Human rights lawyers said Tuesday that they have launched legal action against the European Union’s border and coast guard agency at the bloc’s top court, accusing Frontex of violating the rights of people trying to seek asylum and other breaches of international law.
The case was filed at the European Court of Justice by Front-Lex, a legal hub challenging EU migration policies. It concerns a woman from Burundi and a Congolese teenager who tried to apply for international protection on the Greek island of Lesvos last year.
The lawyers said it’s the first time that Frontex has been taken before the Luxembourg-based ECJ in its 17 years of operations, and that they plan to hold the agency to account and “reinstate the rule of law over EU borders.”
They claim that the two migrants “were violently rounded up, robbed, abducted, detained, forcibly transferred back to sea, collectively expelled, and ultimately abandoned on rafts with no means of navigation, food or water.”
They said the two “were victims of other ‘push-back’ operations during the attempt to find protection in the EU.” Under EU and international refugee law, people fearing for their lives or fleeing persecution can apply for asylum and must not be pushed back, that is, sent back to where they may face further danger.
Frontex, which has repeatedly denied allegations of pushbacks and other claims of abuses, rejected the move as a masquerade.
“This is not really a legal case. It’s an activist agenda pretending to be a legal case, whose aim is to undermine the EU’s resolve to protect its borders,” Frontex spokesman Chris Borowski said.
In their submission, the lawyers said the 15-year-old boy was among a group of migrants whose phones, bags and money were allegedly confiscated by masked members of the Greek coast guard in the Aegean Sea between Turkey and Greece in May 2020. Migrants were loaded onto a rubber raft in Turkish waters.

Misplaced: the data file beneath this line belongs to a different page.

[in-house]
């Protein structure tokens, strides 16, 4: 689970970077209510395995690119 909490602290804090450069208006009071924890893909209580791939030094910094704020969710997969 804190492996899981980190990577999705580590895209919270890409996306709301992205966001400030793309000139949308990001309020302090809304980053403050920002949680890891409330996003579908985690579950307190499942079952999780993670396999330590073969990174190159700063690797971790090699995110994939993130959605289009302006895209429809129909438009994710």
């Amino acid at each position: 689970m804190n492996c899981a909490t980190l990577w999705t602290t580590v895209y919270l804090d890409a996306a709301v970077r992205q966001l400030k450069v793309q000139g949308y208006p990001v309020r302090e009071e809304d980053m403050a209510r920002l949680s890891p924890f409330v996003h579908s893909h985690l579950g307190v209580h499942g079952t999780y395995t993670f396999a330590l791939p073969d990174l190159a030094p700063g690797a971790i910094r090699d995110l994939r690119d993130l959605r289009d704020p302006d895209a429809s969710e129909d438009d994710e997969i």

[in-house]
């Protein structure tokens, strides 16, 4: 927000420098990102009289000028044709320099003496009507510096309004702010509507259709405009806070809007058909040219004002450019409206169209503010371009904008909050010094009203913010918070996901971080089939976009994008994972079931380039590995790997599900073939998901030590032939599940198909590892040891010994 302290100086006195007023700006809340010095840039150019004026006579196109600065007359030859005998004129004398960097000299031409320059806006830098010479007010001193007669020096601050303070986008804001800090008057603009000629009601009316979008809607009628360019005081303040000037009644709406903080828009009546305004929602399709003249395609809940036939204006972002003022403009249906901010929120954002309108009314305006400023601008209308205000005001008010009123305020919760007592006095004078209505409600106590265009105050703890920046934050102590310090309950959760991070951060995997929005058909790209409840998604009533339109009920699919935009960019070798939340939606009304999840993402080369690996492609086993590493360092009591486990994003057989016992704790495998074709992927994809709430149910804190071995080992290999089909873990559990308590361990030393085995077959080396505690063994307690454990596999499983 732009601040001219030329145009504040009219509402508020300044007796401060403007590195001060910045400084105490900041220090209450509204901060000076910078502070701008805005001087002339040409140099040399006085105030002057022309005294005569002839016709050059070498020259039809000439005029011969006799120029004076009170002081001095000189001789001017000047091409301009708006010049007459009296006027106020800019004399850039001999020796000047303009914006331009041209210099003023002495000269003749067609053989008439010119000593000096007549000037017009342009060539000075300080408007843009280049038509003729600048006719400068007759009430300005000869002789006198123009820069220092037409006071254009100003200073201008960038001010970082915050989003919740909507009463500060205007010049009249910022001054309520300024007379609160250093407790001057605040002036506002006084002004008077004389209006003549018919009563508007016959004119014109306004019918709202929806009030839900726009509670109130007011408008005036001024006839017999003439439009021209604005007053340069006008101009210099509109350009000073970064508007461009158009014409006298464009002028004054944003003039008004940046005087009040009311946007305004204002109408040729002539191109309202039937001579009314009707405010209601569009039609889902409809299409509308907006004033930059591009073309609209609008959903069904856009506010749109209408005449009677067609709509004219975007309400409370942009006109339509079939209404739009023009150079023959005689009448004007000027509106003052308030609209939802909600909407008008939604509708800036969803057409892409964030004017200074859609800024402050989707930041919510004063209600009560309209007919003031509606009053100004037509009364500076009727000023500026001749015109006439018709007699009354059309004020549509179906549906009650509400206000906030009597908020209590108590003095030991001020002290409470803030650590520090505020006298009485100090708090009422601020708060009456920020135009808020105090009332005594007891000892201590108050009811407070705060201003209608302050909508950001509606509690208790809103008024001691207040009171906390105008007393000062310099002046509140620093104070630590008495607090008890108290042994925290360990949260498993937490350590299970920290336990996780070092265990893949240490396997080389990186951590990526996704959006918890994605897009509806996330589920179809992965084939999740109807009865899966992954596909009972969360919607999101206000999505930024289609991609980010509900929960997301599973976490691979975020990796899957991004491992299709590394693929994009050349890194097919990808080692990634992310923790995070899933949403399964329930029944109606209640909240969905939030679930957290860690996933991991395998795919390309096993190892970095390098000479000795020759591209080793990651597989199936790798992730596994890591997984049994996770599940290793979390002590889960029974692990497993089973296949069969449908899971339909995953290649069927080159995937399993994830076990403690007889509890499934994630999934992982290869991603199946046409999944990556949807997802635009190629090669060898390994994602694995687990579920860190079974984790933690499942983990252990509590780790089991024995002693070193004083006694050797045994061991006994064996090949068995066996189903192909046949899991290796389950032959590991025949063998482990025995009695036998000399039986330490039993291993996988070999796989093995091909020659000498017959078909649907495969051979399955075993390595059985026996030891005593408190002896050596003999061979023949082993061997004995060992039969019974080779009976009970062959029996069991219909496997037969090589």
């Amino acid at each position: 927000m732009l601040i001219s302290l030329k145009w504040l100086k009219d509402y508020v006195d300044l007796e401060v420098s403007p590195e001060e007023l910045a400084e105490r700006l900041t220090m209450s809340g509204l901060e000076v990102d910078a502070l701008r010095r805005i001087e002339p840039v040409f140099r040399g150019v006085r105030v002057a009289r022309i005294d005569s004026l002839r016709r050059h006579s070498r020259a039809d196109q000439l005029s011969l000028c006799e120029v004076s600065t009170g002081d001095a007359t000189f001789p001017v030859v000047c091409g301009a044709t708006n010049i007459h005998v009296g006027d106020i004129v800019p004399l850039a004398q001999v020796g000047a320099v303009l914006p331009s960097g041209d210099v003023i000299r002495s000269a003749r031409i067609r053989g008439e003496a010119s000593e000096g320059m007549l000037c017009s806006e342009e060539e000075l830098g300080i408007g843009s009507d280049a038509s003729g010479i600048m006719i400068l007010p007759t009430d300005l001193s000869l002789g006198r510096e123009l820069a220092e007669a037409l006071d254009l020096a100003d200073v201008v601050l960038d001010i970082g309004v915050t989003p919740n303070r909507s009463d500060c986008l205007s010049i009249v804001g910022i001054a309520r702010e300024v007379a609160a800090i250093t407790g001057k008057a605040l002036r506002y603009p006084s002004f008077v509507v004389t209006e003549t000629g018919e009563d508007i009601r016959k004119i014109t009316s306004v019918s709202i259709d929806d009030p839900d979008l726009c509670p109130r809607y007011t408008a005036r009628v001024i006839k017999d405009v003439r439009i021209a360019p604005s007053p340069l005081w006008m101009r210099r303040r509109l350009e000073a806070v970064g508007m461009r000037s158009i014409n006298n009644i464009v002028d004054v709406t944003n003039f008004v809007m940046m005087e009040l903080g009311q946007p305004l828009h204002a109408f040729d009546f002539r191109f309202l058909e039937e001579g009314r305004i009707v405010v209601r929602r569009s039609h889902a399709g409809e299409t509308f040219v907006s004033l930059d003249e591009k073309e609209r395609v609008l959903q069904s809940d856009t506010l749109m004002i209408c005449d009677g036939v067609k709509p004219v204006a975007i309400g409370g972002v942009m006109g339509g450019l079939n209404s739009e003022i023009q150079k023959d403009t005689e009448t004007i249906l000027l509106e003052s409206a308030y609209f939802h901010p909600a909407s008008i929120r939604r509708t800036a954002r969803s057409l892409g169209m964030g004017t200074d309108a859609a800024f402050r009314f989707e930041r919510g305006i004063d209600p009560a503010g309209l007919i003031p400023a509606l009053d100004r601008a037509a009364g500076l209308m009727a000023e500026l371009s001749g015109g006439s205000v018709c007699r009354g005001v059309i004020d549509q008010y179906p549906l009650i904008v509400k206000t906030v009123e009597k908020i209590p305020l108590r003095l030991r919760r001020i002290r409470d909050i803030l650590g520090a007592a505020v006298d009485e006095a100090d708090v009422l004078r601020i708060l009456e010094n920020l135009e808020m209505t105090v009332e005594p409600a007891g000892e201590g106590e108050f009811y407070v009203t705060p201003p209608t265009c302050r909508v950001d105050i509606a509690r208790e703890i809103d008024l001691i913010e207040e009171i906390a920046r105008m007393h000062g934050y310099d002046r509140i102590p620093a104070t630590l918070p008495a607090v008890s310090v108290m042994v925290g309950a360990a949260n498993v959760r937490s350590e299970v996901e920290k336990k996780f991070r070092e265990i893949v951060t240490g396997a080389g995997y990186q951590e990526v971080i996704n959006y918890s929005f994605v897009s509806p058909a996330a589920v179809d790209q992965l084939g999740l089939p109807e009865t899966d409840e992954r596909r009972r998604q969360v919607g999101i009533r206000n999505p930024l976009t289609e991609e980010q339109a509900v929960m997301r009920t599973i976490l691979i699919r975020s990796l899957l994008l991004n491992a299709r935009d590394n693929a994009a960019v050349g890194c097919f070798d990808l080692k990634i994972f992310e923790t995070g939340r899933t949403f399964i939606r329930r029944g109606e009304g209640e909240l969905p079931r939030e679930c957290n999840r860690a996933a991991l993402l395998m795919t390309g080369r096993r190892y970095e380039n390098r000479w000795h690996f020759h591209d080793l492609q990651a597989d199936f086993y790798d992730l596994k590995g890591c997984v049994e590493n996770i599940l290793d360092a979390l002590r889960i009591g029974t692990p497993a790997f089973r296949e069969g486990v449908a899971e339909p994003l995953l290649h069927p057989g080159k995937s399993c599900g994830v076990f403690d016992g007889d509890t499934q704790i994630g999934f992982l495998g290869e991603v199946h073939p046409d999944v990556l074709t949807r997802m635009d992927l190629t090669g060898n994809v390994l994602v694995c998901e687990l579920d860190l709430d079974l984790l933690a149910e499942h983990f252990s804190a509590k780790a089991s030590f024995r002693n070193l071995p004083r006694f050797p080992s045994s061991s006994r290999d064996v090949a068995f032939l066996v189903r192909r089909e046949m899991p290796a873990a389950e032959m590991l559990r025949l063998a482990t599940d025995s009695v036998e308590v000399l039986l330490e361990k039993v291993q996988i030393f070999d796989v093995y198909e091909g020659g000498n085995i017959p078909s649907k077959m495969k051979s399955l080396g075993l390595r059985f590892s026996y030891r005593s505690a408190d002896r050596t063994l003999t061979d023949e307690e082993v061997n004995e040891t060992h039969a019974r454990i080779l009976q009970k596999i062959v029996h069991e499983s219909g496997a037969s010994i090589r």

The incidents were one of several involving the boy, according to the documents. Witness testimony, media reports and other evidence suggest that he and the woman allegedly suffered further abuses in late November. As of February, both remained in Turkey and still hoped to reach Greece to apply for asylum.
Frontex coordinates search and rescue and border interception operations on behalf of the 27 EU member countries. However, the country on whose territory the operation is happening – in this case Greece – has command over what goes on.
“We trust the Court to hear the victims, to see what everyone sees, to hold EU border agency to account, and to restore the Rule of Law over EU lands and seas,” lawyers Omer Shatz and Iftach Cohen from Front-LEX said in a statement.
Frontex has come under heavy fire, accused of involvement or complicity in pushbacks, often in the Aegean Sea, but the agency denies the allegations. An internal probe this year found no evidence that Frontex was involved in pushback reports made public by a media consortium last October.
The European Parliament has launched its own investigation and is expected to release its findings in coming months. The EU’s anti-fraud agency has also been probing allegations of mismanagement at Frontex.
In a letter to the lawyers, seen by The Associated Press, Frontex Director Fabrice Leggeri rejected any claim of wrongdoing.
“I am confident that the Agency has undertaken its activities in strict compliance with the applicable legal framework, including fundamental rights obligations,” he wrote. [AP]